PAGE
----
The Thrill of wireless

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--- VU3PEN dt JAN-2019

Saturday, 17 November 2012

Call sign heard round the world Central South Dakota ham radio is more than a hobby

It was the missionary’s lifeline in the deepest jungles, an affordable contact between military members and their families, and a relief during natural disasters such as Hurricane Katrina. Even today one orbits the Earth on the International Space Station.
And though its popularity has waned with the proliferation of the Internet and cell phones, the ham radio is still around and – at least in some circles – a necessity.
 “I see in the ham radio something foundational,” said Robert Bogart, president of the Pierre Amateur Radio Club.
The club is a thriving community of 20-plus active amateur radio enthusiasts or “hams” in the Pierre and Fort Pierre area who meet monthly to discuss all things amateur radio.
Dave Melhoff is one of those hams. Most days he’ll spend an average of an hour on his radio checking into scheduled gathering, or “nets.” He, like many, also spends time listening for someone to say “CQ” – radio lingo for “I’ll talk to anyone.” Those conversations can last just enough to trade locations and signal strengths reports or longer, he said
“Sometimes you have a chit chat and sometimes you move on to the next guy,” Melhoff said.
Club members have CQ’ed operators all over the world, in countries such as Belgium, the Netherlands, the Czech Republic, Japan, Taiwan, Russia, and New Zealand, just to name a few.
Member Jim Zahradnicek even boasts that he has talked with hams in every single country, including some that no longer exist.
In addition to these individual contacts, each year the club joins in on International Field Day, a worldwide competition to make as many contacts as possible in 24 hours.
On the flip side, Bogart said pinging an operator in South Dakota is actually quite a treat for hams living elsewhere because of how few licenses there are in the state.
He said the hobby can have broad appeal, an argument backed up by the myriad of reasons club members turned toward amateur radio.
John Opp said he became interested in the hobby for the emergency service aspect. In particular was weather spotting, where hams stake out a position around town and send in real time updates to weather services.
Amateur radio operators are often called on during times of emergencies, mainly helping coordinate efforts and communications from shelters. The Pierre club was utilized during last year’s flood, with eight operators helping with traffic control and their equipment acting as a repeater for county radios.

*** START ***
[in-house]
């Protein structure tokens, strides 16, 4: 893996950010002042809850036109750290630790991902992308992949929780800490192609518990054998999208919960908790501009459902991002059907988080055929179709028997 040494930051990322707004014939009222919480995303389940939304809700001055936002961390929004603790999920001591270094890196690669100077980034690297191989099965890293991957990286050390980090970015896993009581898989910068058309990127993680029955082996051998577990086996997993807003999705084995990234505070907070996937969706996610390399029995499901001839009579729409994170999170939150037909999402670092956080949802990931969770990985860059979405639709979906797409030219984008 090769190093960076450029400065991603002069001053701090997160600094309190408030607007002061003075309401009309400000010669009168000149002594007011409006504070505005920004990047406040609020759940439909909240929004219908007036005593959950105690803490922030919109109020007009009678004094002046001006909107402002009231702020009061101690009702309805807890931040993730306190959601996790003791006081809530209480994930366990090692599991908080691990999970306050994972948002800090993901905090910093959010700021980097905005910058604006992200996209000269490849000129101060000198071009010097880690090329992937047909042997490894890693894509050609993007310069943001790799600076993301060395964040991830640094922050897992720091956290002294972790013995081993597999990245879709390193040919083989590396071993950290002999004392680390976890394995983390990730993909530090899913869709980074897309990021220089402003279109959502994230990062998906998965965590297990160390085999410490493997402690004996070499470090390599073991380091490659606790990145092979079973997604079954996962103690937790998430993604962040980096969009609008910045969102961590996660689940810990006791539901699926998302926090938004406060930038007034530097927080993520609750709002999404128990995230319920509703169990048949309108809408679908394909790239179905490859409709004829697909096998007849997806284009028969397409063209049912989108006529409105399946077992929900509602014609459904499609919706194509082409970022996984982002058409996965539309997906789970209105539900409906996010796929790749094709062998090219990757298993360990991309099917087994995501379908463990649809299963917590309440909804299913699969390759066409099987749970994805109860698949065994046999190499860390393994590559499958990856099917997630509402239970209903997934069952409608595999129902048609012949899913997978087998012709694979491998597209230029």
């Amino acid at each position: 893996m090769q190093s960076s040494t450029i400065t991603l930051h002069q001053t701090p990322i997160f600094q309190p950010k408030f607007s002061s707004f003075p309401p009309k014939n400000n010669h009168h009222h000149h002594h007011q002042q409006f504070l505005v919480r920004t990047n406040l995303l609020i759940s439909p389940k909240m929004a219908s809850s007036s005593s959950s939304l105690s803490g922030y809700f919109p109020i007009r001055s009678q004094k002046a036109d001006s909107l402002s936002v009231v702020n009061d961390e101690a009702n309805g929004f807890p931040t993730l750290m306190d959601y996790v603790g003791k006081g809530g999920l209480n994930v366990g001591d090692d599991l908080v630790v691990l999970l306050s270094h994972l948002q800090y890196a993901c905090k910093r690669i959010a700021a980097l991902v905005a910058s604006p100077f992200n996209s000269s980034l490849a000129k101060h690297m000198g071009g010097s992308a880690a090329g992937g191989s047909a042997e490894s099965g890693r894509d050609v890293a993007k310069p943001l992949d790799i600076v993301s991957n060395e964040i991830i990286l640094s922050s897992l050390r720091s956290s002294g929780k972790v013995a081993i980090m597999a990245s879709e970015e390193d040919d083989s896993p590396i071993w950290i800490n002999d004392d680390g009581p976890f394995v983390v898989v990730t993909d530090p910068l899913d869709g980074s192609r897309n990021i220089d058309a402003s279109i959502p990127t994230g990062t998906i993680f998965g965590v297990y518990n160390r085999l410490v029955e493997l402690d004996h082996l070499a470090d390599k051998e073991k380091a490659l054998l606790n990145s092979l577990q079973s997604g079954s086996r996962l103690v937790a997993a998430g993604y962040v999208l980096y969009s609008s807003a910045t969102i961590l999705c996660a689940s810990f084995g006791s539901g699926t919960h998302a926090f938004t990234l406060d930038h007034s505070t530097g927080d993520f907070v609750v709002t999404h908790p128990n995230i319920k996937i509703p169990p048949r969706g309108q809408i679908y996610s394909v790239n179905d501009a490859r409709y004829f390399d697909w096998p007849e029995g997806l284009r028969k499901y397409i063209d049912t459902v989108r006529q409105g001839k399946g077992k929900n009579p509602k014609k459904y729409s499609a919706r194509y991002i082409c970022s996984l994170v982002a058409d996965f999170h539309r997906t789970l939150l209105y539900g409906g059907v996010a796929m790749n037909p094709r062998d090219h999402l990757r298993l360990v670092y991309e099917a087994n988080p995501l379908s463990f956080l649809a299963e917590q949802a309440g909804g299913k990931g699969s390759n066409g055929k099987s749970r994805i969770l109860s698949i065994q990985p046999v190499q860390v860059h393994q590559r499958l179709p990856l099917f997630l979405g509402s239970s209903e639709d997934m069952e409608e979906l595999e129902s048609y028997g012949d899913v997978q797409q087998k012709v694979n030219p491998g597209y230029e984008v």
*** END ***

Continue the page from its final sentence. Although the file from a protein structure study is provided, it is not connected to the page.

Opp pointed to a recent BBC News article about the response to Hurricane Sandy that referred to amateur radio as “the ultimate backup.”
“With so many amateur radios around it’s hard to knock them all out,” he said.
Julie Brudy said the camaraderie is what hooked her. She and her husband became best friends with enthusiasts in England over the radio. After moving to Pierre three years ago without knowing anybody, the hobby became a way to know people in the area.
Greg Hall joked that he just fell in with wrong crowd – engineers – and they turned him off citizens band radio and toward ham radio.
Despite harkening back to older days, modern technology has also crept into the hobby.
Many enthusiasts are connecting their radios to computers, operating over the Internet and using satellites to broadcast worldwide. It’s even possible now to bounce ultra high frequency and very high frequency signals off the moon.
Melhoff described it as a wholesome hobby that is only as expensive as you want it to be. Someone can spend $1,000 or $25,000 for a decent set, he said.
He admits not enough young people are getting into amateur radio because there are too many distractions, such as cell phones. It’s not dying, he said, but it will be holding its own for awhile. What the hobby’s future is, Melhoff can’t say.
“Amateur radio was Dad’s hobby, you know?” he said.
However, Allen Pitts, the former president of the American Radio Relay League, the national association for amateur radio, said in the last few years amateur radio has grown incredibly.
Pitts said there are two groups that make up the vast majority of new hams, according to ARRL proctors who conduct proficiency exams for the FCC.
The first group is the retiring baby boomers, in their late 50s or early 60s. They had careers and families, but now are looking for a quality, inexpensive hobby, Pitt said.
The second is those in their early 20s who are getting involved mainly for the emergency contact aspect. He said this is a continuation of a trend that has happened since Hurricane Katrina showed the value of hams.
“Where amateur radio was holding down the fort along the Gulf Coast, and even the regular emergency radio was gone,” Pitts said.

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